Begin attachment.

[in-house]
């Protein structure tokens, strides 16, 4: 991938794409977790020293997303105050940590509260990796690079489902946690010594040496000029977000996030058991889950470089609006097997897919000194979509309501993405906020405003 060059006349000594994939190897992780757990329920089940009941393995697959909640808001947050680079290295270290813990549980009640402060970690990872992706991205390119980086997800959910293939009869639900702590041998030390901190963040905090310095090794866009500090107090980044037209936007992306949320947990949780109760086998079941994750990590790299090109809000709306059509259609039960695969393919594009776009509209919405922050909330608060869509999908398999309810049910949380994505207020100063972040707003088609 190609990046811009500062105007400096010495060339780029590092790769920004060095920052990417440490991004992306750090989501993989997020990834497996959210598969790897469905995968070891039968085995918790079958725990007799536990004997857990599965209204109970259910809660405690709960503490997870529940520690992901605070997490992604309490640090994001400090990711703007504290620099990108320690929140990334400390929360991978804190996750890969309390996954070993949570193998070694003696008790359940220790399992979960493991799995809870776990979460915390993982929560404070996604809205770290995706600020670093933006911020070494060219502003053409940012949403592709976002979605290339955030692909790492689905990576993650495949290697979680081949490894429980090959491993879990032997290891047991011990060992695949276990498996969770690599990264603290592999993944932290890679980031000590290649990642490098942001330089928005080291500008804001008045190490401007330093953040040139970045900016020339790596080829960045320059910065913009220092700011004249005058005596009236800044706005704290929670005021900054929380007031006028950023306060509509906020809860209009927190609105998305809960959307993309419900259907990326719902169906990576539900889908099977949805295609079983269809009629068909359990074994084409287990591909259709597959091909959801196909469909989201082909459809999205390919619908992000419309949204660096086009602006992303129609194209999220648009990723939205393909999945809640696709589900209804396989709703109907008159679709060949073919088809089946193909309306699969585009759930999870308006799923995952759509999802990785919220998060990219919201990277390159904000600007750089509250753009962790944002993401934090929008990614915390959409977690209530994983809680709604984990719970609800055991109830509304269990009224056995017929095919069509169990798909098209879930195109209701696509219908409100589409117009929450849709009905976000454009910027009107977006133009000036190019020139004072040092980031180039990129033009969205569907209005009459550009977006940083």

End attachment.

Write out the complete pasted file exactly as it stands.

[in-house]
């Protein structure tokens, strides 16, 4: 991938794409977790020293997303105050940590509260990796690079489902946690010594040496000029977000996030058991889950470089609006097997897919000194979509309501993405906020405003 060059006349000594994939190897992780757990329920089940009941393995697959909640808001947050680079290295270290813990549980009640402060970690990872992706991205390119980086997800959910293939009869639900702590041998030390901190963040905090310095090794866009500090107090980044037209936007992306949320947990949780109760086998079941994750990590790299090109809000709306059509259609039960695969393919594009776009509209919405922050909330608060869509999908398999309810049910949380994505207020100063972040707003088609 190609990046811009500062105007400096010495060339780029590092790769920004060095920052990417440490991004992306750090989501993989997020990834497996959210598969790897469905995968070891039968085995918790079958725990007799536990004997857990599965209204109970259910809660405690709960503490997870529940520690992901605070997490992604309490640090994001400090990711703007504290620099990108320690929140990334400390929360991978804190996750890969309390996954070993949570193998070694003696008790359940220790399992979960493991799995809870776990979460915390993982929560404070996604809205770290995706600020670093933006911020070494060219502003053409940012949403592709976002979605290339955030692909790492689905990576993650495949290697979680081949490894429980090959491993879990032997290891047991011990060992695949276990498996969770690599990264603290592999993944932290890679980031000590290649990642490098942001330089928005080291500008804001008045190490401007330093953040040139970045900016020339790596080829960045320059910065913009220092700011004249005058005596009236800044706005704290929670005021900054929380007031006028950023306060509509906020809860209009927190609105998305809960959307993309419900259907990326719902169906990576539900889908099977949805295609079983269809009629068909359990074994084409287990591909259709597959091909959801196909469909989201082909459809999205390919619908992000419309949204660096086009602006992303129609194209999220648009990723939205393909999945809640696709589900209804396989709703109907008159679709060949073919088809089946193909309306699969585009759930999870308006799923995952759509999802990785919220998060990219919201990277390159904000600007750089509250753009962790944002993401934090929008990614915390959409977690209530994983809680709604984990719970609800055991109830509304269990009224056995017929095919069509169990798909098209879930195109209701696509219908409100589409117009929450849709009905976000454009910027009107977006133009000036190019020139004072040092980031180039990129033009969205569907209005009459550009977006940083």